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  • The Harry Potter books by J.K. Rowling have cast their spell on the world, and Jackson County is not immune.
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  • The Harry Potter books by J.K. Rowling have cast their spell on the world, and Jackson County is not immune.
    The fantasy novels about the adventures of an adolescent wizard are the most circulated items in the Jackson County Library Services system since the library started keeping electronic records in the late 1990s, says library director Denise Galarraga.
    "Harry Potter and the Order of the Phoenix" ranked No. 1. "All Harry Potters were among the highest circulators," Galarraga says.
    The most circulated adult book was "Three Cups of Tea" by Greg Mortenson. The fact that the book was chosen for the Jackson County Reads program for 2010 may have given the title a boost, but the book was a best seller.
    "It's a very compelling story and set in Pakistan, which is much in the news," Galarraga says. "Also, the author goes into Afghanistan and is kidnapped temporarily by the Taliban. Underneath it all is a very positive message that one person can make a difference."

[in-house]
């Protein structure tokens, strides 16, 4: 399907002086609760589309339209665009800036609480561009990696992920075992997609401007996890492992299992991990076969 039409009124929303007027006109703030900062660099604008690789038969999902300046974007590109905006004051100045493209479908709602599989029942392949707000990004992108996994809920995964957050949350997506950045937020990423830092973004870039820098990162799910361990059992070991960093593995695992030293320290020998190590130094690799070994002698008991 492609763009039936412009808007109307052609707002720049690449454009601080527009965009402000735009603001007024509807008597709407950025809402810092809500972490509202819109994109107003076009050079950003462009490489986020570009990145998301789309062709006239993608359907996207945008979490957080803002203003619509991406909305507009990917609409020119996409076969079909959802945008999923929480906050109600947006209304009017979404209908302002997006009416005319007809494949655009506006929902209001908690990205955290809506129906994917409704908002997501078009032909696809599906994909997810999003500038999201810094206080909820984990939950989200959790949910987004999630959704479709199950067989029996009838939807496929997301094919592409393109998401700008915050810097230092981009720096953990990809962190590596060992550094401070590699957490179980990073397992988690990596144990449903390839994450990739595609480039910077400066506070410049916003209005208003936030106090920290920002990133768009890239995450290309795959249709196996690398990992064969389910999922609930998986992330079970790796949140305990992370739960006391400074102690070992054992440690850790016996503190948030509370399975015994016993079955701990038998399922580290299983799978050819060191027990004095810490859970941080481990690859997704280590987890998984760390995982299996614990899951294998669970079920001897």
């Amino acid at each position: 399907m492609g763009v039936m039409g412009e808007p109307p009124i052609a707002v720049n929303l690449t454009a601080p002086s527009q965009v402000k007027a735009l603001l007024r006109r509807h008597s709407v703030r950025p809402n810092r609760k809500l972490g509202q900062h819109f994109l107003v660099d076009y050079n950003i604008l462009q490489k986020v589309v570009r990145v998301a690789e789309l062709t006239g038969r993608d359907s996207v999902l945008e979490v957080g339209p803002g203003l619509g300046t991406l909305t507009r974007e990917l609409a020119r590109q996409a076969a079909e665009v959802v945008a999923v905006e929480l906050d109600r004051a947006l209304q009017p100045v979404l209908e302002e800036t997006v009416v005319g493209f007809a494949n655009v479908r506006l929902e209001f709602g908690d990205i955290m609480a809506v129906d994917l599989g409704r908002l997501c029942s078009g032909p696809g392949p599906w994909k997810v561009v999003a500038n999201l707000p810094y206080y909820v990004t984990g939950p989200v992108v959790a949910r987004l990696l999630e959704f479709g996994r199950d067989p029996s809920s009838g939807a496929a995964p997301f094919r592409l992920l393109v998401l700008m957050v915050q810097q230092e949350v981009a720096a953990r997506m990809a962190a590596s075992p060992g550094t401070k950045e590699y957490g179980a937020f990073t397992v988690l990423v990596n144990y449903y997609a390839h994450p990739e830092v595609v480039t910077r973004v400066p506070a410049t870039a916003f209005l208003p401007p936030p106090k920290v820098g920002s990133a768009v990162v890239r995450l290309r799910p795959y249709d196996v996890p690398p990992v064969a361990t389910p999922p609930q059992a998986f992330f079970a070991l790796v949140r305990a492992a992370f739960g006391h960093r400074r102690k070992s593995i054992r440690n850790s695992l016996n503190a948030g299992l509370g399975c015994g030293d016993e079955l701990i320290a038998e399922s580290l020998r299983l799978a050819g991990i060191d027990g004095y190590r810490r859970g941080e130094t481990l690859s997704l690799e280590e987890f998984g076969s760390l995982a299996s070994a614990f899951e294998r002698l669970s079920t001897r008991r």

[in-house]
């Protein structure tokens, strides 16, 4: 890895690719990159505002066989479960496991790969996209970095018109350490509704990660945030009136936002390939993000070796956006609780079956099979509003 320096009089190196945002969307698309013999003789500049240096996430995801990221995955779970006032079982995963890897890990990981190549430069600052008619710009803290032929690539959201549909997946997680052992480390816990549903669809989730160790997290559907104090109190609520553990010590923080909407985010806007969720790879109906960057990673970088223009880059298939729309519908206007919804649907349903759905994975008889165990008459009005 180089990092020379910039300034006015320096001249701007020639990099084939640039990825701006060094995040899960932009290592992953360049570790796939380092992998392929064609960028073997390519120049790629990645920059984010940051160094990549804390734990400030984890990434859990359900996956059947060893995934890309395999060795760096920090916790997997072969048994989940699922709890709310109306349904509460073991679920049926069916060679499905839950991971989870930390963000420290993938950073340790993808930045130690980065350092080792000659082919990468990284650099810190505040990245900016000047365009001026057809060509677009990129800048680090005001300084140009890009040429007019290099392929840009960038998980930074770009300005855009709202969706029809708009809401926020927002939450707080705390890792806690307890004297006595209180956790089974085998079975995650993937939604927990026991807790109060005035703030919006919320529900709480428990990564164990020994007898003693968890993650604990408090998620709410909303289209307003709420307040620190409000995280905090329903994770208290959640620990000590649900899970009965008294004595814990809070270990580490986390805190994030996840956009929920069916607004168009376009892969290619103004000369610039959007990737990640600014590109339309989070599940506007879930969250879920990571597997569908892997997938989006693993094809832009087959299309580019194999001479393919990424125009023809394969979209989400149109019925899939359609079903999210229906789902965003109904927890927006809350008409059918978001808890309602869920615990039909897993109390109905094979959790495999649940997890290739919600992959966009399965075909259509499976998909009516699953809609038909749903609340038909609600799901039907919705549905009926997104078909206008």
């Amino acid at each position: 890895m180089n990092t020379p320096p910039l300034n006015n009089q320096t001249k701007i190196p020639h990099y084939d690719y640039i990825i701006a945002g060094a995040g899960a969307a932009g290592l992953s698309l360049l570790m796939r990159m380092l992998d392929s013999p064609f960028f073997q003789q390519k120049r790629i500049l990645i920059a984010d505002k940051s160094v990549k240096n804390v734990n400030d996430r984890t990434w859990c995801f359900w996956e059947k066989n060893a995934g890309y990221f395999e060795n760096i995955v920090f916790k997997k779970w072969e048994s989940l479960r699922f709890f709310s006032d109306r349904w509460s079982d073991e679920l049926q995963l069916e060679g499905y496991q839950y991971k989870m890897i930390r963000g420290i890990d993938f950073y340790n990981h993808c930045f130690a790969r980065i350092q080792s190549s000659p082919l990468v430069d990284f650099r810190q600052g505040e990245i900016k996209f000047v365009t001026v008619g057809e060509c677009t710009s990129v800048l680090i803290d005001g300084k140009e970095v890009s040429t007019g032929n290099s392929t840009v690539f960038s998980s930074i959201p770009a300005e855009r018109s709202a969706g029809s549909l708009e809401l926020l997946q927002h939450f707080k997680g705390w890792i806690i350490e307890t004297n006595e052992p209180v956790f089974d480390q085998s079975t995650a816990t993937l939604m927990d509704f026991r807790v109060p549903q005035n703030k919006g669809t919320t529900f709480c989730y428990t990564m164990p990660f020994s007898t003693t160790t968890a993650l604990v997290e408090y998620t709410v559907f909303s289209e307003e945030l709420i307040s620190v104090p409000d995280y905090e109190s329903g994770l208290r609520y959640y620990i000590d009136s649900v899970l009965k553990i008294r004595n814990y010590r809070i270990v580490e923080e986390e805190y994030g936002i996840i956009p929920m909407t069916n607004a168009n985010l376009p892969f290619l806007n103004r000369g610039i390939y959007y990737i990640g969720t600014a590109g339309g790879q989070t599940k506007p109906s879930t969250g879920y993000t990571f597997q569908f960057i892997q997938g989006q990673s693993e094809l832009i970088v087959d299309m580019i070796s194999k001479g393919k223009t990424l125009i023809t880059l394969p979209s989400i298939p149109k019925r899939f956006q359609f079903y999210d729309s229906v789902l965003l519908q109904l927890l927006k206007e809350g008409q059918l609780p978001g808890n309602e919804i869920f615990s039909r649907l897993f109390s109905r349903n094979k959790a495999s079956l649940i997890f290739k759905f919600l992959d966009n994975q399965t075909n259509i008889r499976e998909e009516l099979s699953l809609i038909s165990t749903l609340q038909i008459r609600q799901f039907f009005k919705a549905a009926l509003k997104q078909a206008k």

"Arthur's TV Trouble" by Marc Brown and "The Cat in the Hat Comes Back" by Dr. Seuss tie for the most circulated children's book, barely beating out "The Grinch" by Dr. Seuss.
    One of the most telling top circulators was in the DVD/VHS section. Ingles Sin Barreras, an English language learning set for Spanish speakers, was checked out more than any other DVD/VHS since the late 1990s.
    "It's interesting that Spanish-speaking people are trying to learn English, and English-speaking people are trying to learn Spanish," Galarraga says. "I thought that was somewhat telling of our community."
    The most circulated video for children was "Bob the Builder: Bob's Big Plans," about an animated British television character by Keith Chapman, who works with a gang of animated work vehicles made of clay.
    Galarraga cautioned that the library's system ejects titles that are no longer circulated at the library. She says that could mean circulation data on some old classics, which once were popular, likely has been lost.
    Reach reporter Paris Achen at 541-776-4459 or e-mail pachen@mailtribune.com.
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